Spring 2022 Seminars: 23rd March
The Geopolitics of Deplatforming: Which Politically-Interested Iranian Accounts get Suspended on Twitter?
Speaker: Andreu Casas (Vrije Universiteit Amsterdam)
Wednesday, March 23, 14:00–14:45 (GMT)
If Covid-19 guidelines allow, all events take place at UCD and are also live-streamed on Zoom. Please register here to receive the link and password to the online meeting and information on the room at UCD.
Abstract: Citizens increasingly rely on social media to express opinions and engage in politics. In recent years social media companies have played a more active role in regulating freedom of speech by removing content and accounts. Initially companies did so to improve the health of the platforms, battling bots and toxic behavior. However, there are today many discussions around whether mainstream platforms such as Facebook, Instagram and Twitter suspend users for ideological reasons. We tackle this question from a geopolitical angle. The U.S. government pressures US-based platforms to suspend the accounts of people and organizations included in their international sanctioning plans, as well as those who support them. Despite some transparency efforts from the platforms, we know very little about the impact that these suspensions have on the political conversations in the platforms. After identifying about 600,000 Twitter users interested in Iranian politics, for a six-month period we track their activity and whether they get suspended. We then use computational methods to assess differences between suspended and non-suspended users. We find that after accounting for many alternative explanations, conservative (Principlist) users and those supportive of the Iranian government are much more likely to be suspended. We illustrate how in turn, these suspensions bias the types of political content available in the platform. From a theoretical perspective, the results contribute to the debate on deplatforming by emphasizing its (geo)political dimension and consequences. From a more practical point of view, the study contributes to keeping accountable the companies regulating our online environment, and to inform public and policy debates on the topic.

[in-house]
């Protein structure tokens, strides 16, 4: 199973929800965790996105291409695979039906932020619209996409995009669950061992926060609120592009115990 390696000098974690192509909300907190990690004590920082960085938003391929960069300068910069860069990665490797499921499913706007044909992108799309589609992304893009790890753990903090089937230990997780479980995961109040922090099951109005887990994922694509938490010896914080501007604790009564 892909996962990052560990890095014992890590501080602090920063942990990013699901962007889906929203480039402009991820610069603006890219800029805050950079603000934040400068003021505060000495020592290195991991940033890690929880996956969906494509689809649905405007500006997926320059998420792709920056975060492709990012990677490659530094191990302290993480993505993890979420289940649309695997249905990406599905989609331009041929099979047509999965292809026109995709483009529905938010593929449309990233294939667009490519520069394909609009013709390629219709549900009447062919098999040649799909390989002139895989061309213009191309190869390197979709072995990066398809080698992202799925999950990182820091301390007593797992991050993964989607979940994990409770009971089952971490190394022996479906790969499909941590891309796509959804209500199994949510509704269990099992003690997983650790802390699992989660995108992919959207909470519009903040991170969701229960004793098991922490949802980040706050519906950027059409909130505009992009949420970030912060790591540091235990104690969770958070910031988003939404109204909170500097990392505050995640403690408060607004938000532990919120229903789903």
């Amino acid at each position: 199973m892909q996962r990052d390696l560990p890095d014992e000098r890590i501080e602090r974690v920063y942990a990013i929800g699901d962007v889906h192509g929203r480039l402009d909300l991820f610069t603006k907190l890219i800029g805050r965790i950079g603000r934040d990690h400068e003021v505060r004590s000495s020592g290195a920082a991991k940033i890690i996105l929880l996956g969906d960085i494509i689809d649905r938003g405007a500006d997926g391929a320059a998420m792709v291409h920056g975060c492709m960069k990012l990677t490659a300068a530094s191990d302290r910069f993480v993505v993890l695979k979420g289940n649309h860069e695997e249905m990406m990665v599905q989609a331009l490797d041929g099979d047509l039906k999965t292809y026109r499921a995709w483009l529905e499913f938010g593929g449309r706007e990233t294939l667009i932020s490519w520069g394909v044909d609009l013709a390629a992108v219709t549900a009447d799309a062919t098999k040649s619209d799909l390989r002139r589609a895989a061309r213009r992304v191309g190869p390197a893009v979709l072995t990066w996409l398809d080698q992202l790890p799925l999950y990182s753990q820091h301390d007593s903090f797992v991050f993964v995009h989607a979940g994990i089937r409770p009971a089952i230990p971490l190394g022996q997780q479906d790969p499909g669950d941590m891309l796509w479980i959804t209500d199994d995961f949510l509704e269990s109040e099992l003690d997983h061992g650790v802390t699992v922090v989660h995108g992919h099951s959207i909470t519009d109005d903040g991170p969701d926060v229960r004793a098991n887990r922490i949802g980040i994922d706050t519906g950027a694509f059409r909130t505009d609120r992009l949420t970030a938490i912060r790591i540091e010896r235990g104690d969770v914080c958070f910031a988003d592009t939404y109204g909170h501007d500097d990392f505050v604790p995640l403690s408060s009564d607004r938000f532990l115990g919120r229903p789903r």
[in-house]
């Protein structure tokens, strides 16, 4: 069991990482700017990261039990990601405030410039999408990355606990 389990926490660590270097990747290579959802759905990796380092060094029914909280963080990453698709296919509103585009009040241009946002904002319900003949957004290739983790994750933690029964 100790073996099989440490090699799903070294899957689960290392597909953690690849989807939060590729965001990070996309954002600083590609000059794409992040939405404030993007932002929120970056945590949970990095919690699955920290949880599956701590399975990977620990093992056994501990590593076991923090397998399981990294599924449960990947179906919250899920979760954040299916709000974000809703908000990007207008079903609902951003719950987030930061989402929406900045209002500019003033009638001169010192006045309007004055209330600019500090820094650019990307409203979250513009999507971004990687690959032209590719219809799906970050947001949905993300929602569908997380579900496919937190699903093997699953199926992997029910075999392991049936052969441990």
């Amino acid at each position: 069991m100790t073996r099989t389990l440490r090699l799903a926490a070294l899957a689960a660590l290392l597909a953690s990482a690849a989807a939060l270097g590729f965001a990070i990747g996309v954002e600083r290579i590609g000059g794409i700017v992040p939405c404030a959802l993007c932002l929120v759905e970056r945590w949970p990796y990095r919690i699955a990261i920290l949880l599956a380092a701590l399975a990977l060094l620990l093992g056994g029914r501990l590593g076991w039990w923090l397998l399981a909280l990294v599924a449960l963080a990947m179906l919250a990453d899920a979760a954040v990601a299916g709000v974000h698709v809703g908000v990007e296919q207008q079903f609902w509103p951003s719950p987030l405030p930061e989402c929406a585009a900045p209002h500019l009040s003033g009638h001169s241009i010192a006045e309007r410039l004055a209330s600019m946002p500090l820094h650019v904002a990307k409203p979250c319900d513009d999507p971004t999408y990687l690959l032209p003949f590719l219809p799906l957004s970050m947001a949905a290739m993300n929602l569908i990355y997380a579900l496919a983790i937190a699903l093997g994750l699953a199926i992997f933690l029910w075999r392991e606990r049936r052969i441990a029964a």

About the speaker: Andreu Casas is an Assistant Professor of Communication Science at the Vrije Universiteit Amsterdam. His research interests encompass the areas of political communication, public policy processes, and computational social sciences. He is particularly interested in how social movements and interest groups influence the political agenda and the decision making process in the current media environment. His methodological interests and strengths are natural language processing (text as data), computer vision (images as data), and machine learning and artificial intelligence in general.